At the same time, however, employment gains slowed and high frequency economic data on retail sales and manufacturing and service activity weakened. The specter of stagflation has begun creeping into economist’s lexicon, a legacy of the 1970’s. In previous meetings the Fed had emphasized that “substantial further progress” on employment would be needed for them to move to raise interest rates. In this meeting, the Chairman stated he is looking for “accumulating progress”, appearing to back off from his earlier statement. With eight million people still unemployed and the slowing in employment gains, the Fed’s message seems to be that inflation is now a more pressing policy issue, especially if the gargantuan $3.5 Trillion spending bill is passed.
So, what has the market impact of all this been? Bond yields declined initially as some investors believed that the start of a less accommodative policy and a possible rise in interest rates in 2022 would forestall more rapid increases required later to confront inflation. But that sentiment didn’t last long. The Fed’s preparing to end its ultra-easy monetary policy has also signaled that the economy would continue to strengthen in the short term, putting upward pressure on interest rates, a view that shortly began to dominate bond market sentiment. Bond yields quickly turned higher. In fact, they have touched multi-month highs. And it didn’t help that several European Central Banks have either ended their bond purchase program (QE) or have begun raising rates.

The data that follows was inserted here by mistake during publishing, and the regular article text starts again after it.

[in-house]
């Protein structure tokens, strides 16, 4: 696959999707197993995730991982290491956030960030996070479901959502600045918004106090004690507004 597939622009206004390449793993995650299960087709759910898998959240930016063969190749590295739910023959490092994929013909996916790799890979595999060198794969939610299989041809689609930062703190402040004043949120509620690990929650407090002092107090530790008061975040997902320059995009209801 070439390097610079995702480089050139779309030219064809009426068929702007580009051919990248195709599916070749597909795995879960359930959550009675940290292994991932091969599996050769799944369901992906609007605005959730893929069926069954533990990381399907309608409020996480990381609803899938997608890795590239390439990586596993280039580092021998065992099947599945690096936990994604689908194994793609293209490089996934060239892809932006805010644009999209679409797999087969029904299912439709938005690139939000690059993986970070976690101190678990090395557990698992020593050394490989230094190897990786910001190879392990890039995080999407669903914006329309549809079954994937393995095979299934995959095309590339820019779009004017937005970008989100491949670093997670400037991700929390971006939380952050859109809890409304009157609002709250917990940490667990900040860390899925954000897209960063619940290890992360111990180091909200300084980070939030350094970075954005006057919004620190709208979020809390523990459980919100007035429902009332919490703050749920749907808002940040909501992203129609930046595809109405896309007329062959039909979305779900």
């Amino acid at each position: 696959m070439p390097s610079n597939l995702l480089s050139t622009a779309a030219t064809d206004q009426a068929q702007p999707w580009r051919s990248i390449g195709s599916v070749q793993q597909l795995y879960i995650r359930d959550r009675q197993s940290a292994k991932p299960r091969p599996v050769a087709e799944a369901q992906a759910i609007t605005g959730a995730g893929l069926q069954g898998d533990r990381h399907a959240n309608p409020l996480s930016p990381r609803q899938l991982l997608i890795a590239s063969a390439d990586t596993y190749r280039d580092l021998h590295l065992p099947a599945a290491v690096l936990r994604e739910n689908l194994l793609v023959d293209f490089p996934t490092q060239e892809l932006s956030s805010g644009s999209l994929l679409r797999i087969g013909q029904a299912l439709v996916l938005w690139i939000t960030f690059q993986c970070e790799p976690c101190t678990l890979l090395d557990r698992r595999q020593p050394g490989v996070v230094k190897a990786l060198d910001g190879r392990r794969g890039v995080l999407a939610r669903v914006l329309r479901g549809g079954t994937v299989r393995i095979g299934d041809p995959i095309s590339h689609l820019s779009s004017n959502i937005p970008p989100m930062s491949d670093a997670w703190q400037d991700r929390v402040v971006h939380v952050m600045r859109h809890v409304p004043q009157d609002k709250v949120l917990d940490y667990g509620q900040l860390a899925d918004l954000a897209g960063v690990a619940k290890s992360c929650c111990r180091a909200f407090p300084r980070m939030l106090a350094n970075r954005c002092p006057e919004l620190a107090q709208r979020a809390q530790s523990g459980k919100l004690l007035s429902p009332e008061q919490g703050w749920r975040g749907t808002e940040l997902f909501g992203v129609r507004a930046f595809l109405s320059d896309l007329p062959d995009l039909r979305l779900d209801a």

Stocks were a different story. They reacted bullishly and interpreted the Fed moves as affirmation that the economy was on a solid growth path, giving confidence to expectations of healthy gains in corporate earnings. In fact, the S&P 500 registered its largest 2-day gain since mid-July at 2.2%. Small cap stocks (Russell 2000) rose 4.2% and banks have surged by 6 1/4%, indicative of investor confidence in the ongoing cyclical upswing. The long-term equity uptrend continues despite a changing Fed policy and an eventual rise in interest rates.